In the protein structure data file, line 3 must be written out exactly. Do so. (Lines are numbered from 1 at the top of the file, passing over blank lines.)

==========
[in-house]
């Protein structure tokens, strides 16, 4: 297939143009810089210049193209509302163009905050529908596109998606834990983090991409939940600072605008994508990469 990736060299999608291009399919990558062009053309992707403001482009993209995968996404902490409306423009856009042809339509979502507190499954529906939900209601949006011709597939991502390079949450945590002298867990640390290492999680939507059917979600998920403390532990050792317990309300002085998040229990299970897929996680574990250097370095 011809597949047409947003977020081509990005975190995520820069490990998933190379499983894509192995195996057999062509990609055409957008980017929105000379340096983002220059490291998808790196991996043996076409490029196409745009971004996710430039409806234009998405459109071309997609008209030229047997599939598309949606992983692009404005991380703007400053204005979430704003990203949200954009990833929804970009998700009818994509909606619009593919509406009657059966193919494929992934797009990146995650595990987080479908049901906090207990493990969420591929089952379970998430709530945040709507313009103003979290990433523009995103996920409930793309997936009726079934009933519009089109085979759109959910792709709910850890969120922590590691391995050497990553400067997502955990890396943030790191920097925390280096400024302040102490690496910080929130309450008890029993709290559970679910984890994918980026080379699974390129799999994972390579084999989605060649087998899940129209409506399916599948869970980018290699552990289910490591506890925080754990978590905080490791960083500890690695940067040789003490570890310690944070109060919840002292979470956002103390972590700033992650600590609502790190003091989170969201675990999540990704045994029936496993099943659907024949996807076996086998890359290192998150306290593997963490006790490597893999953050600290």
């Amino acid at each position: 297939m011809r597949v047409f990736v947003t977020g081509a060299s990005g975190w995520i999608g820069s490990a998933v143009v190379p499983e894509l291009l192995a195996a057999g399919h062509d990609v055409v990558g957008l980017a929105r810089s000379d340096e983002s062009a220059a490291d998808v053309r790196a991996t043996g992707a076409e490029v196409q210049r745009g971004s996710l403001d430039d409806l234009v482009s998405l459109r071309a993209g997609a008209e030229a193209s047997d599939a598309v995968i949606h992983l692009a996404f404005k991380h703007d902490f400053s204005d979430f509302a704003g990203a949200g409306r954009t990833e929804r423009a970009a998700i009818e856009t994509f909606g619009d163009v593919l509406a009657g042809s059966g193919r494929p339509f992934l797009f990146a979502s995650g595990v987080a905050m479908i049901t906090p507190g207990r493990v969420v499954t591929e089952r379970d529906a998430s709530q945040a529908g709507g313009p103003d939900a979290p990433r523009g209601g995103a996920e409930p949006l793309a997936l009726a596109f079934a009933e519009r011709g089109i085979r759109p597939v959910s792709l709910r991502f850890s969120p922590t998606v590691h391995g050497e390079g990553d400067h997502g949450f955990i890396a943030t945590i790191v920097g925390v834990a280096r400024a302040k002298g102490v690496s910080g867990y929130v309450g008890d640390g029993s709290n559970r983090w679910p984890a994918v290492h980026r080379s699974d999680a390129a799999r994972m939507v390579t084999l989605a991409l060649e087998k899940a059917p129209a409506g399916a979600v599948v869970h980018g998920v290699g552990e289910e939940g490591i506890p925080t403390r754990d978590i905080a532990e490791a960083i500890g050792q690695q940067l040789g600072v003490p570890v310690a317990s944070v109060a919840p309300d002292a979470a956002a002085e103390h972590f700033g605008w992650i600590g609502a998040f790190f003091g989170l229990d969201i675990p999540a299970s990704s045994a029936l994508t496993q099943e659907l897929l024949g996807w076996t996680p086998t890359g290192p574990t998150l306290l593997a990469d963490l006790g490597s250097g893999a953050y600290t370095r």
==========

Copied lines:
């Amino acid at each position: 297939m011809r597949v047409f990736v947003t977020g081509a060299s990005g975190w995520i999608g820069s490990a998933v143009v190379p499983e894509l291009l192995a195996a057999g399919h062509d990609v055409v990558g957008l980017a929105r810089s000379d340096e983002s062009a220059a490291d998808v053309r790196a991996t043996g992707a076409e490029v196409q210049r745009g971004s996710l403001d430039d409806l234009v482009s998405l459109r071309a993209g997609a008209e030229a193209s047997d599939a598309v995968i949606h992983l692009a996404f404005k991380h703007d902490f400053s204005d979430f509302a704003g990203a949200g409306r954009t990833e929804r423009a970009a998700i009818e856009t994509f909606g619009d163009v593919l509406a009657g042809s059966g193919r494929p339509f992934l797009f990146a979502s995650g595990v987080a905050m479908i049901t906090p507190g207990r493990v969420v499954t591929e089952r379970d529906a998430s709530q945040a529908g709507g313009p103003d939900a979290p990433r523009g209601g995103a996920e409930p949006l793309a997936l009726a596109f079934a009933e519009r011709g089109i085979r759109p597939v959910s792709l709910r991502f850890s969120p922590t998606v590691h391995g050497e390079g990553d400067h997502g949450f955990i890396a943030t945590i790191v920097g925390v834990a280096r400024a302040k002298g102490v690496s910080g867990y929130v309450g008890d640390g029993s709290n559970r983090w679910p984890a994918v290492h980026r080379s699974d999680a390129a799999r994972m939507v390579t084999l989605a991409l060649e087998k899940a059917p129209a409506g399916a979600v599948v869970h980018g998920v290699g552990e289910e939940g490591i506890p925080t403390r754990d978590i905080a532990e490791a960083i500890g050792q690695q940067l040789g600072v003490p570890v310690a317990s944070v109060a919840p309300d002292a979470a956002a002085e103390h972590f700033g605008w992650i600590g609502a998040f790190f003091g989170l229990d969201i675990p999540a299970s990704s045994a029936l994508t496993q099943e659907l897929l024949g996807w076996t996680p086998t890359g290192p574990t998150l306290l593997a990469d963490l006790g490597s250097g893999a953050y600290t370095r």